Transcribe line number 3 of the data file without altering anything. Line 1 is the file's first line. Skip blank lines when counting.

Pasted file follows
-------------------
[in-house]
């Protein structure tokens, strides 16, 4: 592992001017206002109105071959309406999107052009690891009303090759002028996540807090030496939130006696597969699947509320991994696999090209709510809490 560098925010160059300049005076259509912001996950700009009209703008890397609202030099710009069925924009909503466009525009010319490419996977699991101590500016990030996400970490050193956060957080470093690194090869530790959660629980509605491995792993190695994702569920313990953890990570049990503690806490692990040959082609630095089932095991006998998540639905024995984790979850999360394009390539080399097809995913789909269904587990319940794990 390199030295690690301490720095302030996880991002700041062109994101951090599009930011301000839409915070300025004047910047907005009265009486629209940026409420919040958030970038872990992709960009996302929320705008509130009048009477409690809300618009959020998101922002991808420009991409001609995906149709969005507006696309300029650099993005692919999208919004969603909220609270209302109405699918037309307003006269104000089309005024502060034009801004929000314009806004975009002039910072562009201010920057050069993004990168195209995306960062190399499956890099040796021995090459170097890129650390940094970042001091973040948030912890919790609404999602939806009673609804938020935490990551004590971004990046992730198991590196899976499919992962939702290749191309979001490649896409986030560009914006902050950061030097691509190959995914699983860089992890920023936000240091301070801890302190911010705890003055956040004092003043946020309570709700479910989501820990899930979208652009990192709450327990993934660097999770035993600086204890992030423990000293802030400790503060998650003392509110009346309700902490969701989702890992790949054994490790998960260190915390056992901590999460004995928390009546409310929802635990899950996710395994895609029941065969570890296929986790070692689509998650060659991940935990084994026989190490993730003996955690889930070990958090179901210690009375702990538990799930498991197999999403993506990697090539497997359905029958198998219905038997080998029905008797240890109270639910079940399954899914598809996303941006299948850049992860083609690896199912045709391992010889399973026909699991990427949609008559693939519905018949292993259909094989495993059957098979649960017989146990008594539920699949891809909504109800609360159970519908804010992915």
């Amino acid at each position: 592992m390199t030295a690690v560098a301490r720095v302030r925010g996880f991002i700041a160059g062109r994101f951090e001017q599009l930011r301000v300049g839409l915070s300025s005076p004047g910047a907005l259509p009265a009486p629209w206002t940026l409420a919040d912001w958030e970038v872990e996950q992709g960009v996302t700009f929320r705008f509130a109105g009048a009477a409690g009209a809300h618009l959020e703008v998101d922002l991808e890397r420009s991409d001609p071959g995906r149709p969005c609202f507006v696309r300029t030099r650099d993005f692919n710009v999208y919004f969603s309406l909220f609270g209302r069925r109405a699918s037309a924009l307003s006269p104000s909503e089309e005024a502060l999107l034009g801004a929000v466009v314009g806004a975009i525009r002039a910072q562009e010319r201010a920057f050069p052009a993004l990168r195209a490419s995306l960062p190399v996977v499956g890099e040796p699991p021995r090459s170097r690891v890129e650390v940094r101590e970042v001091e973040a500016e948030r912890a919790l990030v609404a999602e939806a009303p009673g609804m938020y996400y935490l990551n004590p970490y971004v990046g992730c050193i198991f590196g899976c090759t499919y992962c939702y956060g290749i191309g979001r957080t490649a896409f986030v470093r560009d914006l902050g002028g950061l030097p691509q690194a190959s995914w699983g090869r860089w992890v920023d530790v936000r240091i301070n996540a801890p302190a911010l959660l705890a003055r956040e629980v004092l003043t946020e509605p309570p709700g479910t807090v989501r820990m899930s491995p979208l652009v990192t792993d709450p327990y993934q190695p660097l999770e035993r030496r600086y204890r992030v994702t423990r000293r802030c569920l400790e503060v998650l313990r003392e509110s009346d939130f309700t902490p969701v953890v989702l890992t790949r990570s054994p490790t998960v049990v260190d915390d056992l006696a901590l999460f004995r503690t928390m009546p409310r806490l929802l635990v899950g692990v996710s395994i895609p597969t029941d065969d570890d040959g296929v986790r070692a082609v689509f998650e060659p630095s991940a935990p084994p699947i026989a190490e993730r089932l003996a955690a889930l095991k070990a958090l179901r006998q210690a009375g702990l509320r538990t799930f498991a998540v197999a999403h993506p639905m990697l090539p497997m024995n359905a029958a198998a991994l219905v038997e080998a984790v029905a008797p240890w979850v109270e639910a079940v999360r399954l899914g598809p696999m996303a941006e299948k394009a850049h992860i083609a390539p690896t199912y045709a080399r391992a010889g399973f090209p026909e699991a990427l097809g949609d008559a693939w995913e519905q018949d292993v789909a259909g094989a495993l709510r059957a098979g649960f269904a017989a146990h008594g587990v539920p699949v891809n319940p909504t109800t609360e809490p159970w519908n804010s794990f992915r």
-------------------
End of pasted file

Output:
């Amino acid at each position: 592992m390199t030295a690690v560098a301490r720095v302030r925010g996880f991002i700041a160059g062109r994101f951090e001017q599009l930011r301000v300049g839409l915070s300025s005076p004047g910047a907005l259509p009265a009486p629209w206002t940026l409420a919040d912001w958030e970038v872990e996950q992709g960009v996302t700009f929320r705008f509130a109105g009048a009477a409690g009209a809300h618009l959020e703008v998101d922002l991808e890397r420009s991409d001609p071959g995906r149709p969005c609202f507006v696309r300029t030099r650099d993005f692919n710009v999208y919004f969603s309406l909220f609270g209302r069925r109405a699918s037309a924009l307003s006269p104000s909503e089309e005024a502060l999107l034009g801004a929000v466009v314009g806004a975009i525009r002039a910072q562009e010319r201010a920057f050069p052009a993004l990168r195209a490419s995306l960062p190399v996977v499956g890099e040796p699991p021995r090459s170097r690891v890129e650390v940094r101590e970042v001091e973040a500016e948030r912890a919790l990030v609404a999602e939806a009303p009673g609804m938020y996400y935490l990551n004590p970490y971004v990046g992730c050193i198991f590196g899976c090759t499919y992962c939702y956060g290749i191309g979001r957080t490649a896409f986030v470093r560009d914006l902050g002028g950061l030097p691509q690194a190959s995914w699983g090869r860089w992890v920023d530790v936000r240091i301070n996540a801890p302190a911010l959660l705890a003055r956040e629980v004092l003043t946020e509605p309570p709700g479910t807090v989501r820990m899930s491995p979208l652009v990192t792993d709450p327990y993934q190695p660097l999770e035993r030496r600086y204890r992030v994702t423990r000293r802030c569920l400790e503060v998650l313990r003392e509110s009346d939130f309700t902490p969701v953890v989702l890992t790949r990570s054994p490790t998960v049990v260190d915390d056992l006696a901590l999460f004995r503690t928390m009546p409310r806490l929802l635990v899950g692990v996710s395994i895609p597969t029941d065969d570890d040959g296929v986790r070692a082609v689509f998650e060659p630095s991940a935990p084994p699947i026989a190490e993730r089932l003996a955690a889930l095991k070990a958090l179901r006998q210690a009375g702990l509320r538990t799930f498991a998540v197999a999403h993506p639905m990697l090539p497997m024995n359905a029958a198998a991994l219905v038997e080998a984790v029905a008797p240890w979850v109270e639910a079940v999360r399954l899914g598809p696999m996303a941006e299948k394009a850049h992860i083609a390539p690896t199912y045709a080399r391992a010889g399973f090209p026909e699991a990427l097809g949609d008559a693939w995913e519905q018949d292993v789909a259909g094989a495993l709510r059957a098979g649960f269904a017989a146990h008594g587990v539920p699949v891809n319940p909504t109800t609360e809490p159970w519908n804010s794990f992915r």